Sentence in question:
"You can all but hear the engineer knocking their coffee cup over fumbling for the fader."
Referring to a situation where an audio problem on a tv show was evident due to a technical mistake. The engineer in question is unseen and gender unknown.
Someone has insisted that it's supposed to be "his" not "their".

Thoughts? Citations?
Thanks
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Sentence in question: "You can all but hear the engineer knocking their coffee cup over fumbling for the fader." Referring ... in question is unseen and gender unknown. Someone has insisted that it's supposed to be "his" not "their". Thoughts? Citations?

Why not just "knocking a coffee cup over"? It doesn't make any difference if the coffee cup is the one that the engineer uses.

Tony Cooper
Orlando, FL
Sentence in question: "You can all but hear the engineer ... that it's supposed to be "his" not "their". Thoughts? Citations?

Why not just "knocking a coffee cup over"? It doesn't make any difference if the coffee cup is the one that the engineer uses.

For that example, it's fine; not a universal solution, though.

Cheers, Harvey
Canadian and British English, indiscriminately mixed For e-mail, change harvey.news to harvey.van
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Sentence in question: "You can all but hear the engineer knocking their coffee cup over fumbling for the fader." Referring ... on a tv show was evident due to a technical mistake. The engineer in question is unseen and gender unknown.

No, his 'sex' is unknown. The word 'gender' does not refer to persons or animals, but to words only.
Someone has insisted that it's supposed to be "his" not "their".

That's right. "His sex is unknown" is correct.
'He', 'his', 'him' are used when the person's sex is unknown. The gender of 'Hh', 'his', 'him' is uch cases is ideterminate or masucline.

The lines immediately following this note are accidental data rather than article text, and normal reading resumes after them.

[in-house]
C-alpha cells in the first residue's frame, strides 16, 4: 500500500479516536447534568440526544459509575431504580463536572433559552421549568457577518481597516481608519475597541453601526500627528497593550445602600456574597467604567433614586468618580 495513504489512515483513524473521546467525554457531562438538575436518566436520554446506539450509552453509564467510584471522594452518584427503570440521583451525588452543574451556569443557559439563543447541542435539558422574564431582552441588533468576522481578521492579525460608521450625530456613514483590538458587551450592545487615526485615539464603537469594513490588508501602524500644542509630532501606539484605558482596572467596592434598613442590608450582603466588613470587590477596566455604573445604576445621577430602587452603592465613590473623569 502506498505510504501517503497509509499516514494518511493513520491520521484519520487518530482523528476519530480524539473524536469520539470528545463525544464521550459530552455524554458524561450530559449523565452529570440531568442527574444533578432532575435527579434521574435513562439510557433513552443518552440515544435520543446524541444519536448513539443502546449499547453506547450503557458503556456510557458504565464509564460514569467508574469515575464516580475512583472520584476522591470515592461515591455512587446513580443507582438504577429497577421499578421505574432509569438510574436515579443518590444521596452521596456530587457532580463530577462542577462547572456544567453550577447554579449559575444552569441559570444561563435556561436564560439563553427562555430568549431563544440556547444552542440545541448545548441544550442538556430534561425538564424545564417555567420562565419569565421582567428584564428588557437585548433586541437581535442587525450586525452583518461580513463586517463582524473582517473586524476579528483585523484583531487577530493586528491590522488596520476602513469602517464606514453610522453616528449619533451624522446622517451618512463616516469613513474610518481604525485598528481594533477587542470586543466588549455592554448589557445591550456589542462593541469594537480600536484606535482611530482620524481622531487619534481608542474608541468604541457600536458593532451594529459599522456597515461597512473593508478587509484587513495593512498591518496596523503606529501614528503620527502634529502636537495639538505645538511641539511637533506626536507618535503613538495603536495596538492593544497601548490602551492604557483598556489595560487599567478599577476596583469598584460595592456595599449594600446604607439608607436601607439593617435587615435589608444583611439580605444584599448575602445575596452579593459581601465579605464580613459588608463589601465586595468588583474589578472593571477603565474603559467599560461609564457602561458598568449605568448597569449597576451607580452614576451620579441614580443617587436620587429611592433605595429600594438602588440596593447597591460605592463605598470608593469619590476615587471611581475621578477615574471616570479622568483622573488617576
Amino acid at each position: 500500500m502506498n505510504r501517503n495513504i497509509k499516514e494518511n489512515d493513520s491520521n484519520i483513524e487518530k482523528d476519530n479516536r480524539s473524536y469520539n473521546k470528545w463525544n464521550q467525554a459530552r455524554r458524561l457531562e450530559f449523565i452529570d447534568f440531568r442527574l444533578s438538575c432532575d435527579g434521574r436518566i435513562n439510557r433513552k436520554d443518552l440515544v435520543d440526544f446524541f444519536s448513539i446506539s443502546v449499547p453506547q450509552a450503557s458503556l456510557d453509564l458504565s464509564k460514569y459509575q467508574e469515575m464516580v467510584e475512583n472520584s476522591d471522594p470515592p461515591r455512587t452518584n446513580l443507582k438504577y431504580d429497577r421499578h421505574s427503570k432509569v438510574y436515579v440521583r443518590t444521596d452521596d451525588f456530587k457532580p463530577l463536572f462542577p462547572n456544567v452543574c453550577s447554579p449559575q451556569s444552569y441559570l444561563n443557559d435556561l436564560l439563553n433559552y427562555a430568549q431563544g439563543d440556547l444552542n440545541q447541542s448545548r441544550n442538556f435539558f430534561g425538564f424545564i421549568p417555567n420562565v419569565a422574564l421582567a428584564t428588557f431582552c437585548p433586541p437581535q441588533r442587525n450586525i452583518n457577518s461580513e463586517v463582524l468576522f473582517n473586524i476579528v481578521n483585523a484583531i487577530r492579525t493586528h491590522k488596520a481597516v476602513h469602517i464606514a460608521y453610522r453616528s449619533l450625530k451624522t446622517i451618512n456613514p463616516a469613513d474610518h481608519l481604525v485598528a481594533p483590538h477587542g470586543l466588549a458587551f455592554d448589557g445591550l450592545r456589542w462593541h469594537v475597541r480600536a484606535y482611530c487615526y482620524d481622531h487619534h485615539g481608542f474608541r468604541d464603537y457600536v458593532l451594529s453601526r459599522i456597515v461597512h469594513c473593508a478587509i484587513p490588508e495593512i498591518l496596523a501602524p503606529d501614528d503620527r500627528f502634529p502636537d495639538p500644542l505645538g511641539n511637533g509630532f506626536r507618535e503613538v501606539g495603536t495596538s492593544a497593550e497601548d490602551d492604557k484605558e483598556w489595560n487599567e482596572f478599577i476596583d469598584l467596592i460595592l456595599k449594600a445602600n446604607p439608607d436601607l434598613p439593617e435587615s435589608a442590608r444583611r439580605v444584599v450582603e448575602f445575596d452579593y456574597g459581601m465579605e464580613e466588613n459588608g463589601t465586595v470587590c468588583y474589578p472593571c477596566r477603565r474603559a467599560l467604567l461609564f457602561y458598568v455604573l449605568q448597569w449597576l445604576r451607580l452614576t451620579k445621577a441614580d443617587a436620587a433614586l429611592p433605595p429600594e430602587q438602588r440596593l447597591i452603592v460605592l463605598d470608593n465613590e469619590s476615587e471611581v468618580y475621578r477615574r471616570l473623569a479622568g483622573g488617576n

Male/Female = 'sex'
Masculine/Feminine = 'gender'.
Sentence in question: "You can all but hear the engineer knocking their coffee cup over fumbling for the fader." Referring ... on a tv show was evident due to a technical mistake. The engineer in question is unseen and gender unknown.

No, his 'sex' is unknown. The word 'gender' does not refer to persons or animals, but to words only.
Someone has insisted that it's supposed to be "his" not "their".

That's right. "His sex is unknown" is correct.
'He', 'his', 'him' are used when the person's sex is unknown. The gender of 'Hh', 'his', 'him' is uch cases is ideterminate or masucline.

Male/Female = 'sex'. Applies to biology.
Masculine/Feminine = 'gender'. Applies to language
The word 'gender' does not refer to persons or animals, but to words only.

Bzzzt. Wrongity-wrong. Your knowledge of our language seems to be deficient.

Among the definitions for "gender" in the American Heritage Dictionary, 4th edition:
2. Sexual identity, especially in relation to society or culture.3a. The condition of being female or male; sex.
b. Females or males, considered as a group.
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The word 'gender' does not refer to persons or animals, but to words only.

Bzzzt. Wrongity-wrong. Your knowledge of our language seems to be deficient. Among the definitions for "gender" in the American Heritage ... society or culture. 3a. The condition of being female or male; sex. b. Females or males, considered as a group.

Dictionaries list all the meanings used by people, even when they are hopelessly confused. Does it not make more sense to use words to clarify, rather than confuse?
Sentence in question: "You can all but hear the engineer knocking their coffee cup over fumbling for the fader." Referring ... The engineer in question is unseen and gender unknown. Someone has insisted that it's supposed to be "his" not "their".

"his", "her" and "their" are all correct, but "his" or "her" is preferable in your example because it's an image, and whoever imagined it knows what the sex of the engineer was.
Google "singular they". Here's one article:
they
Adrian
Uzytkownik "UC" (Email Removed) napisal w wiadomosci
No, his 'sex' is unknown. The word 'gender' does not refer to persons or animals, but to words only.

I hope this little dialogue will help explain
why it is sometimes preferable to speak
of a person's gender rather than their sex:
(phone rings at reception desk)
- Hello, this is the Park hotel, can I help you?
- (unidentifiable exotic accent:) I would like
to book a room for next Saturday.
- Certainly, may I ask your name?
- Ikswohul Kezsel.
- And... sex?
- Yes!!! Please!
- Oh, come on, I just mean: man or woman?
- Doesn't matter!!
Cheers,
L.
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